By: Shaila Anjum
Dogs are typically the service animals that assist with police work or to help combat stress, depression, and anxiety, but really, most animals or pets can help us get through lonely, anxious, or upsetting moments.
Many seniors get pets as companions once their children leave the home and they are left with lots of free time, which can lead to feeling lonely. Seniors report feeling less lonely and a lot happier after getting a pet dog or cat.
It’s difficult to sit in bed all day when you have a dog at your feet asking for walks and treats. Dogs can help you get active and have a sense of responsibility. Going out with your dog can also help socialize with other dog lovers and other pet owners in your community. The bond we share with a pet can make a person feel like they are needed and a crucial part of another life. Dogs help aid in depression and anxiety by reducing blood pressure and getting our mind away from daily stressors.
A study in a workplace consisted of a group that had canines present and another group without the presence of a dog (Weil, 2011). The group with the dog’s present showed a higher level of teamwork and cohesion versus those without dogs. The same team conducted another study also with two groups, one with dogs present and one without. This time they played a game “prisoner’s dilemma” where they had the option of snitching a group member for a crime. Those with canines present were significantly less likely to snitch out group members than those without. These two studies showed the effects animals can have on a person(s) likelihood to be trusting and cohesive with the people around them.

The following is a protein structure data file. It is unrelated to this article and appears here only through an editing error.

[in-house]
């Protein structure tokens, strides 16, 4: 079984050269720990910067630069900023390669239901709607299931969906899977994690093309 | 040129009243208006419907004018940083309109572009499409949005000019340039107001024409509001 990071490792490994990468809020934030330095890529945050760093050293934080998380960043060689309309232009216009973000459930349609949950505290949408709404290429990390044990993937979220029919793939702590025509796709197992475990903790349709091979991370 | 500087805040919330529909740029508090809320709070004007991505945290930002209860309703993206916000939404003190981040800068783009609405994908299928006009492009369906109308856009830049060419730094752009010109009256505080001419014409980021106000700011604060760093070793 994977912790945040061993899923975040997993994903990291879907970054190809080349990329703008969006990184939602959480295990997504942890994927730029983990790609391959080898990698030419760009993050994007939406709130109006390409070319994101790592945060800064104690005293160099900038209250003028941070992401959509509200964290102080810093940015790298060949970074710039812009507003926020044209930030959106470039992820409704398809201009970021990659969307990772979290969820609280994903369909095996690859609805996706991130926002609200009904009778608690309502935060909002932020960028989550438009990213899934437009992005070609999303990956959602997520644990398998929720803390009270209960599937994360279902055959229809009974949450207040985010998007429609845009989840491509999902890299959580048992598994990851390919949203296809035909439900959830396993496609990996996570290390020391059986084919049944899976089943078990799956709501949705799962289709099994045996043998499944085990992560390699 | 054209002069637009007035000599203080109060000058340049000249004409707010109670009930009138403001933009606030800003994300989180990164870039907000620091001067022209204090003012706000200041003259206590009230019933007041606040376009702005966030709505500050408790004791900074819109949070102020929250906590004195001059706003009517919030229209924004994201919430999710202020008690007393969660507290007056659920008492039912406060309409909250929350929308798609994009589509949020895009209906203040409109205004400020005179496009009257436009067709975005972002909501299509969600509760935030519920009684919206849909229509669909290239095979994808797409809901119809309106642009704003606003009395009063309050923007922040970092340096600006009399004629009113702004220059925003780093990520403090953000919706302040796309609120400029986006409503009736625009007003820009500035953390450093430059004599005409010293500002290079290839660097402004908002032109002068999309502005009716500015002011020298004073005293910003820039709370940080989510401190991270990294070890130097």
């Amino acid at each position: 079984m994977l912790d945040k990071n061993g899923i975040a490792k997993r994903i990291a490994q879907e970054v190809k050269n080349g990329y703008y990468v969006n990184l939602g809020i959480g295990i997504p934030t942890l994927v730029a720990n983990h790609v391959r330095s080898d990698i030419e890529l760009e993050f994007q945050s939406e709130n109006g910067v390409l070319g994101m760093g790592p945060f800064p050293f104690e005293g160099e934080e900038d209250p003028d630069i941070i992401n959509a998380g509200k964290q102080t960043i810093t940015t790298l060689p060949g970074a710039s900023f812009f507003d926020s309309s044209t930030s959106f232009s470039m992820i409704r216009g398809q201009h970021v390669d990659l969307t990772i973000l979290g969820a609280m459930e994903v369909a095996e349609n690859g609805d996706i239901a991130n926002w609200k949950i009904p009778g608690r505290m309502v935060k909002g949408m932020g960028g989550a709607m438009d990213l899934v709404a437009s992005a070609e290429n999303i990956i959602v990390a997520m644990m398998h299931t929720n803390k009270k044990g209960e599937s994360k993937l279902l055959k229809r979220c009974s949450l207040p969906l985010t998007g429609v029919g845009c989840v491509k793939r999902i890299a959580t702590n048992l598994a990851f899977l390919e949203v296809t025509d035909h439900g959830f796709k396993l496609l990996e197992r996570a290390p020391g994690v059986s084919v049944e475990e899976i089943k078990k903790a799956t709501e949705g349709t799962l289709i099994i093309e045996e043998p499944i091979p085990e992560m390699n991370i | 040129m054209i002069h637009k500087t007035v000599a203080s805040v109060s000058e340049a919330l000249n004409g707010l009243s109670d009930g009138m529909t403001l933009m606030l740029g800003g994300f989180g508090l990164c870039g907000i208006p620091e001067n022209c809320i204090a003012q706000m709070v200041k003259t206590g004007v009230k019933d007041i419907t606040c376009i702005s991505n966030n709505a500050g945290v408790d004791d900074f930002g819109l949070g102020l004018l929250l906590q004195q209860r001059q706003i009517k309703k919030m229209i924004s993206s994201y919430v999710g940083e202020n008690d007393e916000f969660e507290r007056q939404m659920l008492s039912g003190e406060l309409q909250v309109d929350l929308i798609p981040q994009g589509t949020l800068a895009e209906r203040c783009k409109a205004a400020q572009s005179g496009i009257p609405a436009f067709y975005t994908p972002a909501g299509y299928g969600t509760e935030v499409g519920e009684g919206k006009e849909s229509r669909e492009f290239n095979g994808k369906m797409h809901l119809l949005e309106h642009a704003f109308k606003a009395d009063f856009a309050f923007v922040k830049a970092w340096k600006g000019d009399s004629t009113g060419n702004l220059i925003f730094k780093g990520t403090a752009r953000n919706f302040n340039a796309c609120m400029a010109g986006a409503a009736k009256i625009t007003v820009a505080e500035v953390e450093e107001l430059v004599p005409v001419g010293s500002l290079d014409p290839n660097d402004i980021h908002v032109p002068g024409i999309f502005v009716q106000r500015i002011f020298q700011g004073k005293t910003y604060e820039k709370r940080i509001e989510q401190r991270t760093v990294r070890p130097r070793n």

In a family with young children, pets help provides a sense of responsibility and compassion. Animals help strengthen our immune systems when exposing us to several allergens and building our immunity to them. And of course, pets provide us with endless laughs and a common ground that can help develop and strengthen relationships.
Pets help reduce stress, anxiety and depression not just for elderly individuals but also for children and in work environments.
Being alone can be rough so it’s important to try different ways of combating feelings of loneliness. For many, animal companionship has proven to be effective and above all, a great joy! If you are not sure about getting a furry friend just yet, some activities you can try to gain more animal exposure may be to volunteer at an animal shelter as a dog walker or care attendant, or maybe volunteering at a wildlife rehabilitation center to experience working with a variety of different animals. If you're not able to commit to volunteering, there is a such thing as dog yoga and goat yoga too which has been proven to be a great source of relief from stress and anxiety.
Weil, A. (January 25, 2011). Dogs at work? Retrieved from https://www.drweil.com/health-wellness/balanced-living/pets-pet-care/dogs-at-work/